I pulled up to the hospital, parked my car and entered the unfamiliar building, passing walls lined with posters and advertisements featuring smiling faces as I walked into the lobby. I rode the elevator alone to the second floor and wound through a maze of hallways before finally arriving at Esther’s room. The soft hum of machinery became louder as I approached the door. I pushed it open to find George sitting in a recliner, head resting in his hands. On the opposite side of the room, my aunt was draped over the foot of the bed where my grandmother lay unresponsive mere feet away.

I knew, immediately, this time was different.


I learned that Esther had developed pleurisy as a result of gallbladder removal surgery one month before being hospitalized. Antibiotics to treat the surgical side effects had sent her into kidney failure and left her in a lethargic state.

Days began to blur together, and the hospital quickly became my immediate family’s home. Distant and close friends and relatives came and went, dropping off food and offering conversation. Many times, we clasped our hands and gathered around Esther’s bed to pray for miraculous healing, lifting pleas to God for her recovery. George could often be found pacing around the room and hallway in what seemed to be an attempt to keep his mind off things. Day after day, he wore the same plaid shirt, the one Esther gave him for Christmas three weeks earlier, refusing to change into anything else.


My initial plan to continue photographing the interactions between my grandparents had turned into something else entirely: capturing the final days of their life together.


As the images I was making became increasingly serious, somber, and emotional, I asked George if he wanted me to continue documenting what was going on. He told he was honored I wanted to preserve the final memories we were sharing as a family and gave me his blessing to proceed.

Behind the camera, I felt the same emotions my family experienced in front of it: helplessness, anger, sadness. Photography helped me process the situation and provided me with a sense of comfort. The camera was my yellow legal pad.

My tears flowed only when I was alone in the hospital parking lot, hidden in the privacy of my car. When I looked up from the driver’s seat, I easily spotted Esther’s unmistakable room window, covered entirely in newspapers from the inside. George took it upon himself to complete this task just in case Esther were to awake and be bothered by the glare. She never did.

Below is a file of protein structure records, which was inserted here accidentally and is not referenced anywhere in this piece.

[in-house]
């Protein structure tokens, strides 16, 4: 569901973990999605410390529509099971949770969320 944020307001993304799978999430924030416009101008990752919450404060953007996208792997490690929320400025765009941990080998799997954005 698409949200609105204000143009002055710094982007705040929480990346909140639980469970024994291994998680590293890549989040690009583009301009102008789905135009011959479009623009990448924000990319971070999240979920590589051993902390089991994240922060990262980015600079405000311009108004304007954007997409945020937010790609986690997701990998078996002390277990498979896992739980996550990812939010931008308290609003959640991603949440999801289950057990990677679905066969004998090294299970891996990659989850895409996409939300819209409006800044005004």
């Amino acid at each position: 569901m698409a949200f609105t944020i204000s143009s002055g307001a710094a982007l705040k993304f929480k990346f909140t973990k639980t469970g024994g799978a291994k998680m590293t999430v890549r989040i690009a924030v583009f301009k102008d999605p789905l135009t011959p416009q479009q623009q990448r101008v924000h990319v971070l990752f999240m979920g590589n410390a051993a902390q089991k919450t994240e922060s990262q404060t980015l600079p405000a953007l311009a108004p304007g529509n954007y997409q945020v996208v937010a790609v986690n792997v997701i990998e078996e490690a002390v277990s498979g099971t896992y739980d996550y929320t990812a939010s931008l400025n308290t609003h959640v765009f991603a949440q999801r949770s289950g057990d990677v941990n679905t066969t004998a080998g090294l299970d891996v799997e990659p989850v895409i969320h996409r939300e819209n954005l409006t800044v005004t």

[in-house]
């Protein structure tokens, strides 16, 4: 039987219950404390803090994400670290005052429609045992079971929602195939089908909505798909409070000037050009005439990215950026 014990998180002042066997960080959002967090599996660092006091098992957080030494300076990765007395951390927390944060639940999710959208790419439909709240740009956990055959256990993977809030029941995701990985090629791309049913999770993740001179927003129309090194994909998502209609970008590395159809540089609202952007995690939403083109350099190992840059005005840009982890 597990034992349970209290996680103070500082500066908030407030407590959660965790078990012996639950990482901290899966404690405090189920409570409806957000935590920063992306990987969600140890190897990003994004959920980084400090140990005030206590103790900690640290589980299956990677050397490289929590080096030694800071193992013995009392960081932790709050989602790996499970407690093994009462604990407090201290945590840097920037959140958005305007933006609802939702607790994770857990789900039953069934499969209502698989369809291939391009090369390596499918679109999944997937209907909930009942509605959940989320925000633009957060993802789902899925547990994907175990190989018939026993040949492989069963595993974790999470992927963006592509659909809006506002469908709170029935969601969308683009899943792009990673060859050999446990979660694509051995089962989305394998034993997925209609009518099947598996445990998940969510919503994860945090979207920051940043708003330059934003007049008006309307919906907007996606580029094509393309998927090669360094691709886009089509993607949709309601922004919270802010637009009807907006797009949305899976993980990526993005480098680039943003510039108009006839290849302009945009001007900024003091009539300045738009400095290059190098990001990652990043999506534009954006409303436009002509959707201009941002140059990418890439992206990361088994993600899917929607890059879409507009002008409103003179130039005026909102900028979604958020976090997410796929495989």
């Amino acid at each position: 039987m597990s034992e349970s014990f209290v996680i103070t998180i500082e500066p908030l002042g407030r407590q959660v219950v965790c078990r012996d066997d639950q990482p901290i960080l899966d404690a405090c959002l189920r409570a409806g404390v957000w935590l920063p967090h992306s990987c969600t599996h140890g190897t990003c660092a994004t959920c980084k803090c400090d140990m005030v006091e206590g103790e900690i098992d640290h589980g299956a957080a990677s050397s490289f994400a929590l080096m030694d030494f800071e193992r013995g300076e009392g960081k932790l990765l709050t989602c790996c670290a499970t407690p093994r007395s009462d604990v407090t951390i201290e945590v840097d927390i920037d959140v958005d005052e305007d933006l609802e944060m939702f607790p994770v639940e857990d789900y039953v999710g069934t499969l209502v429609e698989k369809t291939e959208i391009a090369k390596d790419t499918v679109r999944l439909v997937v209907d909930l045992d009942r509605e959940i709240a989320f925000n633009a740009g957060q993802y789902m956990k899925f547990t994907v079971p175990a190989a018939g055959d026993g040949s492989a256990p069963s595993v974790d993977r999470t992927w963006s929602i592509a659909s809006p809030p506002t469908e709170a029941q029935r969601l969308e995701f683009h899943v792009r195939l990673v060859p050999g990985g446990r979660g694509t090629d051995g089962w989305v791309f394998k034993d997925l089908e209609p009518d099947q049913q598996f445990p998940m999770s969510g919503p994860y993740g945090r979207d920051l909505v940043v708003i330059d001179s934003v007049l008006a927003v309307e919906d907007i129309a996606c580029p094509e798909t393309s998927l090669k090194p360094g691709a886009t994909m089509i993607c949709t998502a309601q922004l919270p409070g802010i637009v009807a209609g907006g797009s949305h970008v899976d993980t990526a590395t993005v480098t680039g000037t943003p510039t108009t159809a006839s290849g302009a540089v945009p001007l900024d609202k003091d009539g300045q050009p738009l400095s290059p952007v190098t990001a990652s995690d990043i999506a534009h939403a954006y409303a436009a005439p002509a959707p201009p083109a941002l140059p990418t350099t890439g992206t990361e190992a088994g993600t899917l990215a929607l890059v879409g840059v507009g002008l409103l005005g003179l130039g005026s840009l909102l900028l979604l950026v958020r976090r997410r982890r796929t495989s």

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Esther died in hospice care on January 20, 2018, surrounded by her loving husband and three daughters. At the time of her death, I was in town, keeping my younger sisters and cousin occupied and away from the hospital. I had a gut feeling Esther had passed away, and I received a message from my father shortly after, confirming my suspicions. I gently relayed the information to the family members I was with, and we immediately went to George’s house to wait for his return that evening. When I first saw George after Esther’s passing, I was at a loss for words.

All I could bring myself to do was hug him and whisper, “I love you, Grandpa.”

Since the death of his wife, George keeps busy reading the newspaper, watching sports and playing online checkers at their home in Lithia Springs, Georgia. He often eats at his favorite restaurants, Waffle House, Cracker Barrel, and Wallace Barbecue, where he is known and loved by every server. His kind, nurturing energy is spent writing weekly letters to his 10 grandchildren, drafted on his iconic yellow legal pad, and caring for Molly, the Maltese he purchased as a gift for Esther four years ago.


“The way my life is now after Esther passed, I seem to have a lot of time on my hands.”
— George Cloud


George and I talk on the phone every week. When I called him on a February afternoon, the conversation naturally drifted to Esther. I brought up the possibility of publicly sharing these photos and asked how he would feel about it. My original intended audience was only close friends and family, so the thought of sharing this story with the world made me hesitant. I was worried he or my family might feel like their pain was being exploited and offered to refrain from publishing anything if he had reservations.

I could hear him getting choked up as he said to me, “Babydoll, don’t you dare feel that way. I am so proud of you and what you are doing, and I know your grandma would be, too.”


Since that conversation, I have seen and spoken to George numerous times, and he never fails to let me know how proud he and Esther are of me. He continues to mail me weekly letters of encouragement and inspiration, consistently signed  “Love always, Grandma (in spirit) and Grandpa.”

September 11, 2018, marked George and Esther’s 54th wedding anniversary and George’s first as a widower. He celebrated with dinner at one of Esther’s favorite restaurants and ended the evening at home in his living room, sitting with Molly in his favorite chair. He told me he often found himself sitting there for hours at a time to think. When I asked what he thought about for hours, his answer was simple: good memories.


Chamberlain Smith is a recent graduate of the University of Georgia Grady College photojournalism program. Her passion lies in visual storytelling and capturing raw, honest moments with a camera.